NEW ORLEANS – Let’s start with the big picture, and a big statement: Alabama-Clemson III is unprecedented in college football history.
Never have two teams met in three successive postseasons with national championship implications for both sides. There was a USC-Ohio State Rose Bowl trilogy in the 1972-74 seasons, but only one of those outcomes yielded an undisputed national title (USC ’72, plus a UPI title share in ’74 for the Trojans). There have been notable two-part series – Notre Dame-Texas in 1969-70; Oklahoma-Florida State in 1980-81; Notre Dame-Colorado in 1989-90; Alabama-Florida in the SEC title games in 2008-09, de facto BCS semifinals – but not three.
You can’t even find a parallel in men’s college basketball. UNLV-Duke from the early 1990s never had a third meeting to break the tie.
Even as the College Football Playoff theoretically has widened access to the title, Clemson and Alabama have conspired to narrow it. A playoff rivalry has sprung up, with the Tigers as familiar with the Tide as they are Florida State, and the Tide knowing the Tigers the way they know Auburn. But it’s not conference affiliation pulling them together; it’s excellence.
We simply haven’t seen this before – a movable feast that has played out in Glendale, Arizona, and Tampa, and now New Orleans.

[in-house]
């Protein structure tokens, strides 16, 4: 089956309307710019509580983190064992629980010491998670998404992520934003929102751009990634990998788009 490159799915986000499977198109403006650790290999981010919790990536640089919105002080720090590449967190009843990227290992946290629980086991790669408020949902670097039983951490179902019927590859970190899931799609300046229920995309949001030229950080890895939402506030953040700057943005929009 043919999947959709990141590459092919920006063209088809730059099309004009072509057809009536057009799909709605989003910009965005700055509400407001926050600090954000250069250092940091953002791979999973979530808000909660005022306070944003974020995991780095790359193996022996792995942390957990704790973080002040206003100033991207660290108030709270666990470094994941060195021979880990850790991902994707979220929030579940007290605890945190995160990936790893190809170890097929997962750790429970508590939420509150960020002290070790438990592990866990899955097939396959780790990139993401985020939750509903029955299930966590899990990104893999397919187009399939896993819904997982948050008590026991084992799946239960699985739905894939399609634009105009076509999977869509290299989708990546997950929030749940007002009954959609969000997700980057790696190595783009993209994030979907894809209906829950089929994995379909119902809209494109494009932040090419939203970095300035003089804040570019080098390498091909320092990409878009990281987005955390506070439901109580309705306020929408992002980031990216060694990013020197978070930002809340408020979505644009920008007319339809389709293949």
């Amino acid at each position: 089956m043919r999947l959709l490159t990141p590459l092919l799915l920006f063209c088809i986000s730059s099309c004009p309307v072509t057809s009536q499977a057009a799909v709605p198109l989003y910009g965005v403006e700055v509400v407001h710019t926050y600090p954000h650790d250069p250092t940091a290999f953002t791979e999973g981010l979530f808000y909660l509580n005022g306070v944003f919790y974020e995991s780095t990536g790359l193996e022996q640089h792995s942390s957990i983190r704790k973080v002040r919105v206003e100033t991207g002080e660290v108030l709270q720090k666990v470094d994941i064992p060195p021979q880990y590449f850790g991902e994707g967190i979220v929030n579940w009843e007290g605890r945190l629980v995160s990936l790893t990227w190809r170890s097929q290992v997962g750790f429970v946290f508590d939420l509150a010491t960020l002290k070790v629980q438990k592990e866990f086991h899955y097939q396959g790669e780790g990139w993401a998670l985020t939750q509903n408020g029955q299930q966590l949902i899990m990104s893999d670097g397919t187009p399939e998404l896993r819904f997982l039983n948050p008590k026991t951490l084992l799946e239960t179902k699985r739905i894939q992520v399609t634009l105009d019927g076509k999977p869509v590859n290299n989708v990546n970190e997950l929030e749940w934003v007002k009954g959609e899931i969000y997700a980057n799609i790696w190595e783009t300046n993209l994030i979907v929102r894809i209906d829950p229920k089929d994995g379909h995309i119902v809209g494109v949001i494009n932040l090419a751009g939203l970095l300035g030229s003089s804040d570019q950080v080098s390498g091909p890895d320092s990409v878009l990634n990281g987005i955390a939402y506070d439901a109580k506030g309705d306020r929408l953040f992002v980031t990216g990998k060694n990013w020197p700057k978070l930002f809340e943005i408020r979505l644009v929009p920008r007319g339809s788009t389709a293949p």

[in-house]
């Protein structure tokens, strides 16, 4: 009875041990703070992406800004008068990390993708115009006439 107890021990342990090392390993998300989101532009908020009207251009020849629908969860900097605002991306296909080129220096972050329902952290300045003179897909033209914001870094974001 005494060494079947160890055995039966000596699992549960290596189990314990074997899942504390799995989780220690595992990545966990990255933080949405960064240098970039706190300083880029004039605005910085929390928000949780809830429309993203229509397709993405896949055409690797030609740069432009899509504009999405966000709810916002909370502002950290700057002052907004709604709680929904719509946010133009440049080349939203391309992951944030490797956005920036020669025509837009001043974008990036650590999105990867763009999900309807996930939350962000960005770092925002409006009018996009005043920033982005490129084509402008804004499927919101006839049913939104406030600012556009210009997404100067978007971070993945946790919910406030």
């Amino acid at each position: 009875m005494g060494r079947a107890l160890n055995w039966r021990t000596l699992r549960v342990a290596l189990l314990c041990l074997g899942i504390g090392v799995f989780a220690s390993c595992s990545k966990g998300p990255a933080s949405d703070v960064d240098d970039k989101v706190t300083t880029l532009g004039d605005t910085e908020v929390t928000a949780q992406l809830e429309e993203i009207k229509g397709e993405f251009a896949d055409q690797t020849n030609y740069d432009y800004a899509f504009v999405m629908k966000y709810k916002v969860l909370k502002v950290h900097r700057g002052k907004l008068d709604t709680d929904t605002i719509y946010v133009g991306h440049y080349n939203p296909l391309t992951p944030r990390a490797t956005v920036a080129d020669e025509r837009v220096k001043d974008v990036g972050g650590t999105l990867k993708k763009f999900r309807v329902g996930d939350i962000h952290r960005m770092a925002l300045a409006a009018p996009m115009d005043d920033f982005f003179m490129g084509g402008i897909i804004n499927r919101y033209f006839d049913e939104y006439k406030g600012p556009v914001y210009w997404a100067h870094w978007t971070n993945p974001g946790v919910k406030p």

“All of a sudden you’ve got this three-game series that has just happened at the highest level,” Clemson coach Dabo Swinney said. “And this is kind of a rubber match.”
This is the rubber match, latest in a riveting three-act drama. Winner doesn’t take the national title this time, but earns the right to play for it. And the loser’s dreams are dashed.
Asking Act III to live up to Acts I and II is greedy. Lordly Alabama won the first one, needing a Nick Saban gamble to subdue insouciant newcomer Clemson. The Tigers won the second one with a former walk-on scoring the winning touchdown with one second to play in one of the most taut and dramatic games in the history of the sport.
Combined score of the first two: Alabama 76, Clemson 75.
They have both done things to the other team’s defense that are rarely seen. The 45 points the Crimson Tide put on the scoreboard two seasons ago remains the most the Tigers have surrendered in their past 69 games. Only three times in the past 42 games has ‘Bama given up more than 500 yards total offense – two of them to Clemson.
When Alabama won two years ago, Clemson was the undefeated and top-seeded team. It took some special-teams magic – including a calculated risk by Saban – to pull it off. Trailing going into the fourth quarter, the Tide erupted for 24 points, with an onside kick setting up the go-ahead touchdown and a 98-yard kickoff return TD providing a two-score cushion with 7½ minutes to go.
Flouting Alabama’s mystique, aura and tradition, the Tigers played that game like they truly believed they were the better team. They were accordingly shocked when they didn’t win, and they had abundant motivation to turn the tables the following year.
“We had a year to let that loss marinate,” said defensive end Christian Wilkins. “We thought about it.”
Last season it was Alabama undefeated and owning the top seed, rarely challenged through its first 14 games. And when the Crimson Tide took a 24-14 lead into the fourth quarter, the nation’s No. 1 defense surely would not let a repeat title get away.
But Clemson quarterback Deshaun Watson was better than the best defense that night. He led three long touchdown drives in the fourth quarter – the first one 72 yards and the second covering 88, giving the Tigers a 28-24 lead.